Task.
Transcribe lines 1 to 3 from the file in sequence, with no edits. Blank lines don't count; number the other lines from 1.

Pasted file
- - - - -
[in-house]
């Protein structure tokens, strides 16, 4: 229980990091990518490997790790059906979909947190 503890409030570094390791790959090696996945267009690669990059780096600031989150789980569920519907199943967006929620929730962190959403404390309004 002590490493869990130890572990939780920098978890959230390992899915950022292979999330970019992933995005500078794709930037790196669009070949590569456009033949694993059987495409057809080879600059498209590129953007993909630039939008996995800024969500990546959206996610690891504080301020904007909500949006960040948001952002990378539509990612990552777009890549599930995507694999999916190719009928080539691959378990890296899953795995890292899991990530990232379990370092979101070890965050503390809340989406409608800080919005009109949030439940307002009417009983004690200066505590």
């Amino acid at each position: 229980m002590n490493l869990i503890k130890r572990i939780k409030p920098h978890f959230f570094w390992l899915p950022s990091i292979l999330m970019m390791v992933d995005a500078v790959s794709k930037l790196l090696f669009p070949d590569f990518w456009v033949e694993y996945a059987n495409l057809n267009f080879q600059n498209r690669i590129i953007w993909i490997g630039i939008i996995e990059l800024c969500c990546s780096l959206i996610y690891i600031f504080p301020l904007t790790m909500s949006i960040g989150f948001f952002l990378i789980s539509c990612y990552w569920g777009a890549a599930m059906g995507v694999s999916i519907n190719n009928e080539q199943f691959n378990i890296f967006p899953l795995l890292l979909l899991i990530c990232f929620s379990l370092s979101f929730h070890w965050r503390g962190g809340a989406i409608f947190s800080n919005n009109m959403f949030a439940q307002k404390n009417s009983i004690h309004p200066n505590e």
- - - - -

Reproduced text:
[in-house]
């Protein structure tokens, strides 16, 4: 229980990091990518490997790790059906979909947190 503890409030570094390791790959090696996945267009690669990059780096600031989150789980569920519907199943967006929620929730962190959403404390309004 002590490493869990130890572990939780920098978890959230390992899915950022292979999330970019992933995005500078794709930037790196669009070949590569456009033949694993059987495409057809080879600059498209590129953007993909630039939008996995800024969500990546959206996610690891504080301020904007909500949006960040948001952002990378539509990612990552777009890549599930995507694999999916190719009928080539691959378990890296899953795995890292899991990530990232379990370092979101070890965050503390809340989406409608800080919005009109949030439940307002009417009983004690200066505590």
């Amino acid at each position: 229980m002590n490493l869990i503890k130890r572990i939780k409030p920098h978890f959230f570094w390992l899915p950022s990091i292979l999330m970019m390791v992933d995005a500078v790959s794709k930037l790196l090696f669009p070949d590569f990518w456009v033949e694993y996945a059987n495409l057809n267009f080879q600059n498209r690669i590129i953007w993909i490997g630039i939008i996995e990059l800024c969500c990546s780096l959206i996610y690891i600031f504080p301020l904007t790790m909500s949006i960040g989150f948001f952002l990378i789980s539509c990612y990552w569920g777009a890549a599930m059906g995507v694999s999916i519907n190719n009928e080539q199943f691959n378990i890296f967006p899953l795995l890292l979909l899991i990530c990232f929620s379990l370092s979101f929730h070890w965050r503390g962190g809340a989406i409608f947190s800080n919005n009109m959403f949030a439940q307002k404390n009417s009983i004690h309004p200066n505590e």